Catholic Church in Pennsylvania Covered Up Sexual Abuse by Hundreds of 'Predator Priests'
If you're Catholic or, like me, grew up Catholic, reading about this grand jury report that details the abuse of thousands of children over several decades by hundreds of priests is both painful and inexpressibly sad.
Two decades after the issue of covering up sexual abuse by priests first came to the fore, the Catholic Church has apparently failed to properly address the problem and is continuing to cover up horrific crimes.
A hierarchy of Roman Catholic Church leaders covered up child sexual abuse by more than 300 priests over three generations in Pennsylvania, persuading victims not to report the crimes and police officers not to investigate them, according to a sweeping grand jury report released Tuesday.
The investigation, the broadest inquiry into church sex abuse in US history, identified 1,000 children who were victims but added that there probably are thousands more.
Some of the examples of abuse related by victims:
■ In Erie, a 7-year-old boy was sexually abused by a priest who then told him he should go to confession and confess his ‘‘sins’’ to that same priest.
■ Another boy was repeatedly raped from ages 13 to 15 by a priest who bore down so hard on the boy’s back that it caused severe spine injuries. He became addicted to painkillers and later died of an overdose.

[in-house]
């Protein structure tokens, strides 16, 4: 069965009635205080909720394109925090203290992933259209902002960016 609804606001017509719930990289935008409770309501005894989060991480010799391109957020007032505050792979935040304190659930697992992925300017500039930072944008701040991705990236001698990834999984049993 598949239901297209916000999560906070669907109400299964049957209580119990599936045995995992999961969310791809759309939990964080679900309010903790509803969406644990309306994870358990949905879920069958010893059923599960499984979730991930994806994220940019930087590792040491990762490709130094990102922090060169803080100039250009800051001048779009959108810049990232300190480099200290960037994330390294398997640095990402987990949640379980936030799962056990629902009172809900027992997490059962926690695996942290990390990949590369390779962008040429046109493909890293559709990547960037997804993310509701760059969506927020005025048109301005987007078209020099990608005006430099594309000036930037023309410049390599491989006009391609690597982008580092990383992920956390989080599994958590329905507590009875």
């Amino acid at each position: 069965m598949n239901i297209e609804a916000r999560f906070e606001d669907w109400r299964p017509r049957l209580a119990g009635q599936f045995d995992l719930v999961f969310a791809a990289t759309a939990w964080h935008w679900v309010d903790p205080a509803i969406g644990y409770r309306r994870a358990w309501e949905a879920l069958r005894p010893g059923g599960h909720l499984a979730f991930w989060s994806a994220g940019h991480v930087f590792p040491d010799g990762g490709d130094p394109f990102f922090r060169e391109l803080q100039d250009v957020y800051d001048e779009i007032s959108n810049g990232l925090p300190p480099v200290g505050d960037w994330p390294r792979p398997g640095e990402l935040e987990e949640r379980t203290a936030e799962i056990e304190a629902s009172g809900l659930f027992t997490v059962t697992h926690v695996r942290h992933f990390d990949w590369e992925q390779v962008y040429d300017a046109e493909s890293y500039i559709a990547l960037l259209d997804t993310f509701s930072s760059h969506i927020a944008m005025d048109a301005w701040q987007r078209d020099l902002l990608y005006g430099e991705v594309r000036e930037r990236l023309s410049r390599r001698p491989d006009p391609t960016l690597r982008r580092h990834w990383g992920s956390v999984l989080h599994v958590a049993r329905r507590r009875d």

■ One victim in Pittsburgh was forced to pose naked as Christ on the cross while priests photographed him with a Polaroid camera. Priests gave the boy and others gold cross necklaces to mark them as being ‘‘groomed’’ for abuse.
■ A priest raped a young girl in the hospital after she had her tonsils out.
■ Another priest was allowed to stay in ministry after impregnating a 17-year-old girl, forging a signature on a marriage certificate and then divorcing the girl.
By covering for these predator priests by shuttling them from parish to parish, the diocesan hierarchy enabled pedophiles to continue to victimize children. There also appeared to be active measures taken by the dioceses to prevent justice from being done.
This is nothing new, as we've discovered over the past two decades, not only in the U.S. but around the world. The church's standard practice of "counseling" these pedophile priests to "cure" them of their perverted desires rather than turning them over to police and the justice system has led to tens of thousands of more victims.
There is a crisis of faith in the Catholic Church and rightly so. The last two popes have sought to change the way that abuse cases are handled, but the problem persists. No one realistically expected the culture to change quickly, but progress has not been as rapid as it should be. There are still priests preying on children and the hierarchy's response is still unsatisfactory to victims and their families, despite a "zero tolerance" policy implemented by the U.S. Conference of Catholic Bishops in 2002.